A Pacifist Even in the Tax War

That today’s culture wars lack a convenient place to pigeonhole Tom Cornell, whose seven decades of activism in the Catholic Worker movement continued until his passing on August 1, shows their limitations rather than his.

In a 2002 profile, Andrew Blackman noted that Cornell "shares common beliefs with liberals and neo-conservatives, communists and cardinals, and he harshly criticizes all of them." Cornell was the sort of radical for social justice who told liberals that radicalism didn’t mean being "liberal but more so,” since his analysis of the ills of war and poverty traced them to fundamentally "different premises." He wasn’t any more accommodating to those who professed his anti-abortion position but who seemed to be only "concerned about people … until they’re born."

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(Mike) Gravel Can Still Make a Mountain

The passing of former United States Senator Mike Gravel (D-AK) on June 26 was largely overshadowed by that of former Secretary of Defense Donald Rumsfeld three days later. The same need not be true of their political legacies.

Fifty years to the month before, while Rumsfeld was Counselor to President Richard Nixon, Gravel “didn’t really know what the legal consequences would be” of “resting on the speech and debate clause of the Constitution” to make public the top secret Pentagon Papers that turned popular opinion against the Vietnam War.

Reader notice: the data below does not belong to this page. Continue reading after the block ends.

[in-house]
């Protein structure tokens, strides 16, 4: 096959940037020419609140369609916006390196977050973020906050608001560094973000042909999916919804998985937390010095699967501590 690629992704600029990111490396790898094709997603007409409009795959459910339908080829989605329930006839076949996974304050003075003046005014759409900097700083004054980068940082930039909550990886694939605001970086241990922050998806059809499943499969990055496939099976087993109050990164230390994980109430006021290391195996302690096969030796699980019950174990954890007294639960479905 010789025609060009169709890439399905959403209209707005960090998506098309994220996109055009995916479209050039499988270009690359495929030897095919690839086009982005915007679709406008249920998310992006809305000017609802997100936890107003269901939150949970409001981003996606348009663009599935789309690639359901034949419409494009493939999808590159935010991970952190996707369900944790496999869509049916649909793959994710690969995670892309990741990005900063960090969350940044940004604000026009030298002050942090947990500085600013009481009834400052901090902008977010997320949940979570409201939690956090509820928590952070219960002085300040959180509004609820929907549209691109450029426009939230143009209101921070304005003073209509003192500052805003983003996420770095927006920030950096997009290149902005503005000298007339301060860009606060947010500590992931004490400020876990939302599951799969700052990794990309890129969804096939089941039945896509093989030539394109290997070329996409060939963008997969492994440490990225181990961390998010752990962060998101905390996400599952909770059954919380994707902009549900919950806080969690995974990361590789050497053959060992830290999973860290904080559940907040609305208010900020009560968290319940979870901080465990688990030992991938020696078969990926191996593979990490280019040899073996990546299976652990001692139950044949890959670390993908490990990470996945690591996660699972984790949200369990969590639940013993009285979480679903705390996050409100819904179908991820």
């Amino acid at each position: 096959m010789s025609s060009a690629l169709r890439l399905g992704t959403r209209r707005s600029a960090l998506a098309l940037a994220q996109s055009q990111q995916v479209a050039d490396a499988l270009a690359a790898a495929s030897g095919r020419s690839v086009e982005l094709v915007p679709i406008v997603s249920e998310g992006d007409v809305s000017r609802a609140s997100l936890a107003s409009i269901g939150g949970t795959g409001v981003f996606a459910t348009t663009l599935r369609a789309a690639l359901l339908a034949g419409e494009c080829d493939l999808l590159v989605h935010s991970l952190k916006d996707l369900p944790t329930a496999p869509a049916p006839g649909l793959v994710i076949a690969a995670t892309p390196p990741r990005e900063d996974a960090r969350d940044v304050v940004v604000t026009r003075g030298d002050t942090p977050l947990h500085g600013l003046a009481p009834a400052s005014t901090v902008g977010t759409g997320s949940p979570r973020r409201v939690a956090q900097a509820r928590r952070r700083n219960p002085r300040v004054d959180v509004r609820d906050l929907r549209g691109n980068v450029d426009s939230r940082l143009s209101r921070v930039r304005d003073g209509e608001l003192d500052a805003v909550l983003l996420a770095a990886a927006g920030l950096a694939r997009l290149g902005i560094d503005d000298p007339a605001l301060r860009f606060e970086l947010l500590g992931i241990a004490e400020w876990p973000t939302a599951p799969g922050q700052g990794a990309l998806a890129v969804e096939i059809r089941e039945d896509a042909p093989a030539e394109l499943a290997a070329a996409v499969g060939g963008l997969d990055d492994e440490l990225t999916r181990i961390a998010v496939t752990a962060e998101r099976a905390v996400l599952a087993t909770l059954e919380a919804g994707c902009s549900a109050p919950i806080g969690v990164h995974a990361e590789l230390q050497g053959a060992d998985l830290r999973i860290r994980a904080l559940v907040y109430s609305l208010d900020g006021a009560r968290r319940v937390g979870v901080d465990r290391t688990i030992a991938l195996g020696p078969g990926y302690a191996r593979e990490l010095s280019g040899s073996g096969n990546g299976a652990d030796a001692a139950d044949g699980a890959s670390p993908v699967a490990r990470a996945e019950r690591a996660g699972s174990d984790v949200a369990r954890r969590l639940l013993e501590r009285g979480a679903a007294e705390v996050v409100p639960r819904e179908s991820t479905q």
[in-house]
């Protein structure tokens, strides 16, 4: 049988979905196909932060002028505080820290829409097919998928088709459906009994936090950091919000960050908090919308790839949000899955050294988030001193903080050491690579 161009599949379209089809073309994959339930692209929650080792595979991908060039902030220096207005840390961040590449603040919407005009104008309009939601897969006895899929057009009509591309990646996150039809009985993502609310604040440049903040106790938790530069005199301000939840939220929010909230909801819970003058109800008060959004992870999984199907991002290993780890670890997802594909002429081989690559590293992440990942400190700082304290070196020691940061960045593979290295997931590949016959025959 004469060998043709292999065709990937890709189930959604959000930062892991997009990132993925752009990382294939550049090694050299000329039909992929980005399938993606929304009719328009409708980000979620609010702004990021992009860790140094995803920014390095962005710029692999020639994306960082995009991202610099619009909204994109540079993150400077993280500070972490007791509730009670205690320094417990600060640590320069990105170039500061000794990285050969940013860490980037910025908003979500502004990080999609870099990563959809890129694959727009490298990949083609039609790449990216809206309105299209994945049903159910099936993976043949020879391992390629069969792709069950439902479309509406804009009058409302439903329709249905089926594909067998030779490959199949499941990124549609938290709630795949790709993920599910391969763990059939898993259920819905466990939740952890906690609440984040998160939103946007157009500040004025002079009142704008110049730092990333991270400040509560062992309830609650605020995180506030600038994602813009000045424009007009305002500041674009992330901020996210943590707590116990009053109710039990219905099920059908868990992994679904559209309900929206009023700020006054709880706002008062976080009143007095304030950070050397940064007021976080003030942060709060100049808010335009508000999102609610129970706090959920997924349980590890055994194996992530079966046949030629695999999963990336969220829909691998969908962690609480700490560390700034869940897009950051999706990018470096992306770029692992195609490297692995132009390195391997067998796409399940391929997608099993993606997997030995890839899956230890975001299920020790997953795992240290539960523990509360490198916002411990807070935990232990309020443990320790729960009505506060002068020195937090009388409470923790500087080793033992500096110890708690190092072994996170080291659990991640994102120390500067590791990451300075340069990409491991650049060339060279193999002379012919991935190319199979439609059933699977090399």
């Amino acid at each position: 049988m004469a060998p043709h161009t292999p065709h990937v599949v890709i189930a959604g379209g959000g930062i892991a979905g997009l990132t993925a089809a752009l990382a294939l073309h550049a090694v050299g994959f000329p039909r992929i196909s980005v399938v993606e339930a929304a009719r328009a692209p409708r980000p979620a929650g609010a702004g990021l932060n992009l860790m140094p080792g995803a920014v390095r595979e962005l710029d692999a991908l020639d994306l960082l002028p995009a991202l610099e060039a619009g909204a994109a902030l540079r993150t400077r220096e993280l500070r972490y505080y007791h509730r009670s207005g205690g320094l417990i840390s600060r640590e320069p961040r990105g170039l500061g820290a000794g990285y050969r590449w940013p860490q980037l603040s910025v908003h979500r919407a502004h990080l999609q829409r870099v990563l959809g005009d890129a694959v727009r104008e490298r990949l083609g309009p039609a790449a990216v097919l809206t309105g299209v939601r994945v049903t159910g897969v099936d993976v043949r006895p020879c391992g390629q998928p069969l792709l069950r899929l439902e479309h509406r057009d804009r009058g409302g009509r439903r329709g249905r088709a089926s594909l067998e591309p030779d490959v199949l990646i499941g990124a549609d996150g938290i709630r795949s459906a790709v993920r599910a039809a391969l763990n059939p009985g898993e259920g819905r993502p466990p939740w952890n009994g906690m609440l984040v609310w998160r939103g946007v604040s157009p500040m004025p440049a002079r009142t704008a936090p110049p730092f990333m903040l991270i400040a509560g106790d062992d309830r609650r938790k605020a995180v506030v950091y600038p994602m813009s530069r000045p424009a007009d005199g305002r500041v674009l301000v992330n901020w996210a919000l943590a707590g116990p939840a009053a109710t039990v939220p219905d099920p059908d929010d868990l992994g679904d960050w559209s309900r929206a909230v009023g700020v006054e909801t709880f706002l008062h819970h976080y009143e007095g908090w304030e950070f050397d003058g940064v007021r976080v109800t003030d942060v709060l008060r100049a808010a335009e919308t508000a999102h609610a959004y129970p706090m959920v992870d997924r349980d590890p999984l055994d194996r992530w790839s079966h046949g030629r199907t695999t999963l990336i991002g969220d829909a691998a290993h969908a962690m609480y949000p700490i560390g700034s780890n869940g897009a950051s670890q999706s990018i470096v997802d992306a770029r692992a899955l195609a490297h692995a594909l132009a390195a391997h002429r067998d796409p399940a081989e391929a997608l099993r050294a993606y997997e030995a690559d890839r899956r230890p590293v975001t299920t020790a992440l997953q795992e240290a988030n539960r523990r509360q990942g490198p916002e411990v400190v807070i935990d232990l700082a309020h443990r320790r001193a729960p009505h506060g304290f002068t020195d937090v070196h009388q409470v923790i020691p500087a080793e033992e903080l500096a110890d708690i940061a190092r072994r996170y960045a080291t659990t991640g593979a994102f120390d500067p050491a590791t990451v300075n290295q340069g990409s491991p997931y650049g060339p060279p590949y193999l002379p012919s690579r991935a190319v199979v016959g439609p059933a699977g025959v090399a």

In 2008, Gravel was one of the few presidential candidates offering a break from Rumsfeld’s renewed militarism in the Middle East, as term limits prevented George W. Bush’s re-election but not the continuation of his wars. Those wars remained ongoing as Gravel ran again in 2020, by which time he would have entered the Oval Office as a nonagenarian.

Mike’s antiwar “Gravelanche” paralleled the scene in Jim Henson’s fantasy film Labyrinth where a motley group of underdogs use an ability to “call the rocks” to summon enough boulders to drive back an army. If Gravel’s message had far less impact on the engagements in Afghanistan and Iraq than in Vietnam, it may not be simply because Americans have, like Dana Carvey’s Saturday Night Live impersonation of George Bush (senior), failed to generalize the example of Vietnam beyond Vietnam.

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